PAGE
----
Today marks the 100th anniversary of the Armistice.
On Nov. 11, 1918, the ceasefire agreement between the Allies and Germany led to the end of World War I, one of the bloodiest conflicts of all time. Also known as The Great War, WWI claimed 17 million lives in four years.
I recently visited the Museum of History and Industry to see the “WWI America” exhibition. As a military kid (my dad served in the Marines), I’m fascinated by war and military history. That the exhibit coincides with the 100th anniversary of Armistice Day is a powerful reason to check it out. It’s up through Feb. 10 at the Seattle museum.
As that aforementioned military kid, let me tell you: This isn’t your typical war exhibit.
There are the displays on American war heroes, where you’ll listen to harrowing tales of survival and see beautifully preserved weapons deployed in the trenches of European battlefields from a century ago. It also examines the factors that led the U.S. to intervene, including the infamous Zimmerman telegram from Germany urging Mexico to fight America.
These are the things you’d expect.
But the exhibit at MOHAI has an expanded scope: It also covers the suffrage movement, racial violence, fear of immigrants, government propaganda, workers’ strikes and federal crackdowns on political dissidents. This is what was happening on U.S. soil.
It may take a minute to realize, but everything covered is interconnected. Perhaps none of it would have happened if it weren’t for World War I.
America’s involvement helped end the war, but it also triggered one of the biggest upheavals in U.S. history.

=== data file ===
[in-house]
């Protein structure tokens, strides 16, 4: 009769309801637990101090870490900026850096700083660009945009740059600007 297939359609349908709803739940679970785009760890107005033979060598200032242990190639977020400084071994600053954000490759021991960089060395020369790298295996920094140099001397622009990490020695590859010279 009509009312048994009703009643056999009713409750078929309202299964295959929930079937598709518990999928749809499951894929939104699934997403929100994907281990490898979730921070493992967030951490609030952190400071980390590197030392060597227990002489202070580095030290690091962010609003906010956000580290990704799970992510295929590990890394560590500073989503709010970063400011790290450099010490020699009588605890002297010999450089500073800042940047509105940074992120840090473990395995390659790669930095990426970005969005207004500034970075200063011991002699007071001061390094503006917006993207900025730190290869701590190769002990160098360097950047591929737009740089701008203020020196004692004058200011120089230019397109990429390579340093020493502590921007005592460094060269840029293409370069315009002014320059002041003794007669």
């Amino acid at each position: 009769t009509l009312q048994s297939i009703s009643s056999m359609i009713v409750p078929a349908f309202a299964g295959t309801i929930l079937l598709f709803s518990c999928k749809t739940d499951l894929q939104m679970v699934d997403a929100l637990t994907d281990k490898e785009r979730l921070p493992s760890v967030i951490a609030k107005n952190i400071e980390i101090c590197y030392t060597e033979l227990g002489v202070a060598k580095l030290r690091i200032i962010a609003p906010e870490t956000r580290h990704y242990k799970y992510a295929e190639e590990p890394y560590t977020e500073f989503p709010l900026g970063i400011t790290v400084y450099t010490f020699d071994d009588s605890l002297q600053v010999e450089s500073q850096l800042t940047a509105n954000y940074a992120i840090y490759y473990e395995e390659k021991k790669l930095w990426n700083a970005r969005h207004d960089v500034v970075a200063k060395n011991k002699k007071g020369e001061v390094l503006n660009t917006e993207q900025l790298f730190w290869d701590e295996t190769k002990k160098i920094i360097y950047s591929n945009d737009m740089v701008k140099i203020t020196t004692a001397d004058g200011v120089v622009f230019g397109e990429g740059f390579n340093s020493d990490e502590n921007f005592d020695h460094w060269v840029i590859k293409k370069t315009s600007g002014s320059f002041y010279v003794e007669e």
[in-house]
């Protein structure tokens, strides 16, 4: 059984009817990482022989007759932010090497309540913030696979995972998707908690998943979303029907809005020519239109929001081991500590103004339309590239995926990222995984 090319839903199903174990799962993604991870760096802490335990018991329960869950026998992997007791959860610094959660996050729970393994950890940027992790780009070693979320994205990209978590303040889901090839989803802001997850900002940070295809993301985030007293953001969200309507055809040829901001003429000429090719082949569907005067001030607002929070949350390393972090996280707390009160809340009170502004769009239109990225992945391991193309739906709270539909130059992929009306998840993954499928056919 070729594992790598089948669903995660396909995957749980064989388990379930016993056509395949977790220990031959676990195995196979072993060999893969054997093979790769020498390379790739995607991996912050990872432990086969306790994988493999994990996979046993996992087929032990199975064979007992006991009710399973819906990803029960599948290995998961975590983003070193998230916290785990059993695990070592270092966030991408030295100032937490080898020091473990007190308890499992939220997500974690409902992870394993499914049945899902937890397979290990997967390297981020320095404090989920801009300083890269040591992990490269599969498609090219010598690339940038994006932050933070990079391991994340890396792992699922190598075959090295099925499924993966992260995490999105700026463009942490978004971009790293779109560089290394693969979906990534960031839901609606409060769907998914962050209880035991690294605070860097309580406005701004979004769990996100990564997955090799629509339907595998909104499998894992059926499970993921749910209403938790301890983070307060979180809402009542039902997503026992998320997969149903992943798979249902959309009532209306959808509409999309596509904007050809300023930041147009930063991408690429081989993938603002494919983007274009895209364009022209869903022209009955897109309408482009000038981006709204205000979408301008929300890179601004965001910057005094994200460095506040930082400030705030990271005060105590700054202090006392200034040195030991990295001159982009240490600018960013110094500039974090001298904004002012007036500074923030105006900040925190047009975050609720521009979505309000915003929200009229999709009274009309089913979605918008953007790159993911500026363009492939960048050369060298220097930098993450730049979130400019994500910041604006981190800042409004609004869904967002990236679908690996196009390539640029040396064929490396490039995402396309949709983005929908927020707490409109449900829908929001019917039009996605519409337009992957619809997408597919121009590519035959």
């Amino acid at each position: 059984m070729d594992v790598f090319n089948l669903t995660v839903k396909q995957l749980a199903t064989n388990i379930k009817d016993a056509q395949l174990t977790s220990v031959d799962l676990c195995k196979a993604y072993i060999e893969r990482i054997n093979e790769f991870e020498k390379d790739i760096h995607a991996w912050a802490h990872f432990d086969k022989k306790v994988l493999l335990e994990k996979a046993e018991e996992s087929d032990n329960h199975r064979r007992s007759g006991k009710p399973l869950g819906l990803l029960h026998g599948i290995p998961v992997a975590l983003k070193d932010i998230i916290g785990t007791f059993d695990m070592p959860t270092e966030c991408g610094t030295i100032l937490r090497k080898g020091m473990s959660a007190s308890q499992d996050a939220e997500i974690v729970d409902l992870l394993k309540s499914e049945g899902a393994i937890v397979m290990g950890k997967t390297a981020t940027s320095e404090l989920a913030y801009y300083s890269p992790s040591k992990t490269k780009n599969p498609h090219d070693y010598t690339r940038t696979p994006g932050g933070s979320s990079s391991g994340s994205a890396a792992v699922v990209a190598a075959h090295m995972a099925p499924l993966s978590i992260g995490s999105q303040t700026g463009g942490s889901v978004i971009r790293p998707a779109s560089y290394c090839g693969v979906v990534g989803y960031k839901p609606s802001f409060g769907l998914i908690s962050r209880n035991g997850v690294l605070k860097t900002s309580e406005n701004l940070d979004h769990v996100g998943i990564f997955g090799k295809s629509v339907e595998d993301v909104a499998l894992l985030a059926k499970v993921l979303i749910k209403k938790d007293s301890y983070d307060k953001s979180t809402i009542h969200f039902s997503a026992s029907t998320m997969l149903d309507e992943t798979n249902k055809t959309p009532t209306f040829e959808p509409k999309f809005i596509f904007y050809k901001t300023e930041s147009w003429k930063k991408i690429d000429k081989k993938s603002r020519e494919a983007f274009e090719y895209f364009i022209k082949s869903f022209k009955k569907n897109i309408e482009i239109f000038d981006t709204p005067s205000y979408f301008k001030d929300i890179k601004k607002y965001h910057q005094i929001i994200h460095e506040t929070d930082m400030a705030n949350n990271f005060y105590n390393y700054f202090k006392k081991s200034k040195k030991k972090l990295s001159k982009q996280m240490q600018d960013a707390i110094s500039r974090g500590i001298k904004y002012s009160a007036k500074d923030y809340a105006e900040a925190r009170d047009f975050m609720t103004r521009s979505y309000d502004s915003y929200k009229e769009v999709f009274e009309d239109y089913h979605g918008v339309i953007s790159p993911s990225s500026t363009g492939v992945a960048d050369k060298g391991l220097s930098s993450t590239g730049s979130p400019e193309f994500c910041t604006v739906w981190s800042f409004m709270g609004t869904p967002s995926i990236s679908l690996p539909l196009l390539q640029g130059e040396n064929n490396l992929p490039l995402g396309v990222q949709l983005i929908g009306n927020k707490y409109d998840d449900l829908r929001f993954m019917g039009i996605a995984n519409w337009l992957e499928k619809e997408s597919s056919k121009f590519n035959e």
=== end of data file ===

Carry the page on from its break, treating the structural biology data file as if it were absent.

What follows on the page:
“All those issues really hadn’t been at the forefront until World War I,” said Leonard Garfield, executive director of the museum. “The country was big enough, diverse enough and the issues were important enough. It finally came to the national conversation and it never left.”
A lot happened in five short years between 1914 to 1919. From the push for women’s right to vote, a northward migration of African-Americans and a conflict between civil liberties and national dissent, this time period changed the course of American history.
WWI also triggered a major economic shift in the Puget Sound region: The shipbuilding, airplane manufacturing and lumber milling industries boomed during the war.
“World War I was not only important to the world, but it really changed who we are as a community,” Garfield said. “We emerged from the war with a completely different identity — more diverse and technologically sophisticated and more connected to our work because of our close location to the Pacific.”
The exhibit was 10 years in the making. It was developed by a consortium of six museums led by the Minnesota History Center.
Garfield said MOHAI contributed photographs, old newspapers clippings and other documents to the exhibit to illustrate the war’s impact in the Pacific Northwest. One of the first things you see? A story about the war breaking out reported by a Seattle paper.